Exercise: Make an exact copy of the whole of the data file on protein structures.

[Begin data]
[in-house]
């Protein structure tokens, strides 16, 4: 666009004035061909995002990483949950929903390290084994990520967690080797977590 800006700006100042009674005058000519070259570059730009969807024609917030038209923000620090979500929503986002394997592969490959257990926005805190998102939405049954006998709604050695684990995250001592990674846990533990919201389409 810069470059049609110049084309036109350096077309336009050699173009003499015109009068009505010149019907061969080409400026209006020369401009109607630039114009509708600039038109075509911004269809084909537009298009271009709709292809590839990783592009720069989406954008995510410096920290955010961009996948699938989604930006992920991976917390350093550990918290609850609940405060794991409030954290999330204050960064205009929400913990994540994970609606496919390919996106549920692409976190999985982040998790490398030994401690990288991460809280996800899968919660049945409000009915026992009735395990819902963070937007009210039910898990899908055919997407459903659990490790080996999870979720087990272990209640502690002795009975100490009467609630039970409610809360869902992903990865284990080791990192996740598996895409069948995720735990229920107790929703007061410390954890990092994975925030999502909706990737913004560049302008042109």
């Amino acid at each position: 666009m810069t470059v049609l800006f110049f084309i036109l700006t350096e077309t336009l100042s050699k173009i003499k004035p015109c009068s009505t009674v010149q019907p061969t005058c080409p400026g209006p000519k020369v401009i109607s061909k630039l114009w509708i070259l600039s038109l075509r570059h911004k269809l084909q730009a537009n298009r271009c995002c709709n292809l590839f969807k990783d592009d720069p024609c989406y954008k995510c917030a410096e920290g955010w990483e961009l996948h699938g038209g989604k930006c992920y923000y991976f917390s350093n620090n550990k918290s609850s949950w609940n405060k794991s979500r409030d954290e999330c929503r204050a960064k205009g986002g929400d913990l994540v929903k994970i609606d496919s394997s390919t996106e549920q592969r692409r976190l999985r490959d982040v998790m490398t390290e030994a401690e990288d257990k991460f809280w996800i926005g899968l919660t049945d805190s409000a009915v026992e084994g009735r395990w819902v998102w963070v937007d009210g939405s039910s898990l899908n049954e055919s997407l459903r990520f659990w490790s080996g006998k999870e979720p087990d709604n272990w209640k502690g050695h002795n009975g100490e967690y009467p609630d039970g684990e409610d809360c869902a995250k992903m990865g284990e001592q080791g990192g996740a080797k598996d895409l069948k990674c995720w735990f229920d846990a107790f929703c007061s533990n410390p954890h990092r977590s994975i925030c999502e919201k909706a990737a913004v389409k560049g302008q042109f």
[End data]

[in-house]
């Protein structure tokens, strides 16, 4: 666009004035061909995002990483949950929903390290084994990520967690080797977590 800006700006100042009674005058000519070259570059730009969807024609917030038209923000620090979500929503986002394997592969490959257990926005805190998102939405049954006998709604050695684990995250001592990674846990533990919201389409 810069470059049609110049084309036109350096077309336009050699173009003499015109009068009505010149019907061969080409400026209006020369401009109607630039114009509708600039038109075509911004269809084909537009298009271009709709292809590839990783592009720069989406954008995510410096920290955010961009996948699938989604930006992920991976917390350093550990918290609850609940405060794991409030954290999330204050960064205009929400913990994540994970609606496919390919996106549920692409976190999985982040998790490398030994401690990288991460809280996800899968919660049945409000009915026992009735395990819902963070937007009210039910898990899908055919997407459903659990490790080996999870979720087990272990209640502690002795009975100490009467609630039970409610809360869902992903990865284990080791990192996740598996895409069948995720735990229920107790929703007061410390954890990092994975925030999502909706990737913004560049302008042109």
């Amino acid at each position: 666009m810069t470059v049609l800006f110049f084309i036109l700006t350096e077309t336009l100042s050699k173009i003499k004035p015109c009068s009505t009674v010149q019907p061969t005058c080409p400026g209006p000519k020369v401009i109607s061909k630039l114009w509708i070259l600039s038109l075509r570059h911004k269809l084909q730009a537009n298009r271009c995002c709709n292809l590839f969807k990783d592009d720069p024609c989406y954008k995510c917030a410096e920290g955010w990483e961009l996948h699938g038209g989604k930006c992920y923000y991976f917390s350093n620090n550990k918290s609850s949950w609940n405060k794991s979500r409030d954290e999330c929503r204050a960064k205009g986002g929400d913990l994540v929903k994970i609606d496919s394997s390919t996106e549920q592969r692409r976190l999985r490959d982040v998790m490398t390290e030994a401690e990288d257990k991460f809280w996800i926005g899968l919660t049945d805190s409000a009915v026992e084994g009735r395990w819902v998102w963070v937007d009210g939405s039910s898990l899908n049954e055919s997407l459903r990520f659990w490790s080996g006998k999870e979720p087990d709604n272990w209640k502690g050695h002795n009975g100490e967690y009467p609630d039970g684990e409610d809360c869902a995250k992903m990865g284990e001592q080791g990192g996740a080797k598996d895409l069948k990674c995720w735990f229920d846990a107790f929703c007061s533990n410390p954890h990092r977590s994975i925030c999502e919201k909706a990737a913004v389409k560049g302008q042109f």